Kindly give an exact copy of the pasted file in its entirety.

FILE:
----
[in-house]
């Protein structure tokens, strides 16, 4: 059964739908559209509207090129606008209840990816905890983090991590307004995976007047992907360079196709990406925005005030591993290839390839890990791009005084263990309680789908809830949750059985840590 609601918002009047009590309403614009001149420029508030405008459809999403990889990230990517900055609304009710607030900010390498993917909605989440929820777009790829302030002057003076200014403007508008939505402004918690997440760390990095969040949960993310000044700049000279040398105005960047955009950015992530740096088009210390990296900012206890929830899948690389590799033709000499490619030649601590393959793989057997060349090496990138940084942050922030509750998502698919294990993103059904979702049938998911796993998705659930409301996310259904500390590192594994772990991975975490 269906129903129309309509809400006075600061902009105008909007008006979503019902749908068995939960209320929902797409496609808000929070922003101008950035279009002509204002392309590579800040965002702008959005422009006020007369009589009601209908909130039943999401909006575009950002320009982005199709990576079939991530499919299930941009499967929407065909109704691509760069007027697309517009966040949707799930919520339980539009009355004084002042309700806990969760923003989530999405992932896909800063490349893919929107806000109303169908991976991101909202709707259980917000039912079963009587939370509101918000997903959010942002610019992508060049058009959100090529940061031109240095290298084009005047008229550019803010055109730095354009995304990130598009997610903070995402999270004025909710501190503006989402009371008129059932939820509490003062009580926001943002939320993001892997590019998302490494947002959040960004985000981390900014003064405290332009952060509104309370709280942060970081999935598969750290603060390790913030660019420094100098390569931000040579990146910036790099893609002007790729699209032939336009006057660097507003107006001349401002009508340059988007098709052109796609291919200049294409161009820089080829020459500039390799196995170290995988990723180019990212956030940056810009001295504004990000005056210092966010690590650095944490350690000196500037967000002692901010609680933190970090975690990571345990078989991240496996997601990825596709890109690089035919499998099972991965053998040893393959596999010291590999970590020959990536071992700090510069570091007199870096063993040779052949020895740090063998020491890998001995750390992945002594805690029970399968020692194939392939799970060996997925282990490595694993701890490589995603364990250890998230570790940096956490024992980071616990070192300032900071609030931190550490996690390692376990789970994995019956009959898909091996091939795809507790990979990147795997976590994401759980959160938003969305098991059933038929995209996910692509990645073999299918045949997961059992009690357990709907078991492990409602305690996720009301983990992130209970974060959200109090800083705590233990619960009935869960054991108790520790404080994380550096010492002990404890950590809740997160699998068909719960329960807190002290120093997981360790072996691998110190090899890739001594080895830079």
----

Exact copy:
[in-house]
């Protein structure tokens, strides 16, 4: 059964739908559209509207090129606008209840990816905890983090991590307004995976007047992907360079196709990406925005005030591993290839390839890990791009005084263990309680789908809830949750059985840590 609601918002009047009590309403614009001149420029508030405008459809999403990889990230990517900055609304009710607030900010390498993917909605989440929820777009790829302030002057003076200014403007508008939505402004918690997440760390990095969040949960993310000044700049000279040398105005960047955009950015992530740096088009210390990296900012206890929830899948690389590799033709000499490619030649601590393959793989057997060349090496990138940084942050922030509750998502698919294990993103059904979702049938998911796993998705659930409301996310259904500390590192594994772990991975975490 269906129903129309309509809400006075600061902009105008909007008006979503019902749908068995939960209320929902797409496609808000929070922003101008950035279009002509204002392309590579800040965002702008959005422009006020007369009589009601209908909130039943999401909006575009950002320009982005199709990576079939991530499919299930941009499967929407065909109704691509760069007027697309517009966040949707799930919520339980539009009355004084002042309700806990969760923003989530999405992932896909800063490349893919929107806000109303169908991976991101909202709707259980917000039912079963009587939370509101918000997903959010942002610019992508060049058009959100090529940061031109240095290298084009005047008229550019803010055109730095354009995304990130598009997610903070995402999270004025909710501190503006989402009371008129059932939820509490003062009580926001943002939320993001892997590019998302490494947002959040960004985000981390900014003064405290332009952060509104309370709280942060970081999935598969750290603060390790913030660019420094100098390569931000040579990146910036790099893609002007790729699209032939336009006057660097507003107006001349401002009508340059988007098709052109796609291919200049294409161009820089080829020459500039390799196995170290995988990723180019990212956030940056810009001295504004990000005056210092966010690590650095944490350690000196500037967000002692901010609680933190970090975690990571345990078989991240496996997601990825596709890109690089035919499998099972991965053998040893393959596999010291590999970590020959990536071992700090510069570091007199870096063993040779052949020895740090063998020491890998001995750390992945002594805690029970399968020692194939392939799970060996997925282990490595694993701890490589995603364990250890998230570790940096956490024992980071616990070192300032900071609030931190550490996690390692376990789970994995019956009959898909091996091939795809507790990979990147795997976590994401759980959160938003969305098991059933038929995209996910692509990645073999299918045949997961059992009690357990709907078991492990409602305690996720009301983990992130209970974060959200109090800083705590233990619960009935869960054991108790520790404080994380550096010492002990404890950590809740997160699998068909719960329960807190002290120093997981360790072996691998110190090899890739001594080895830079």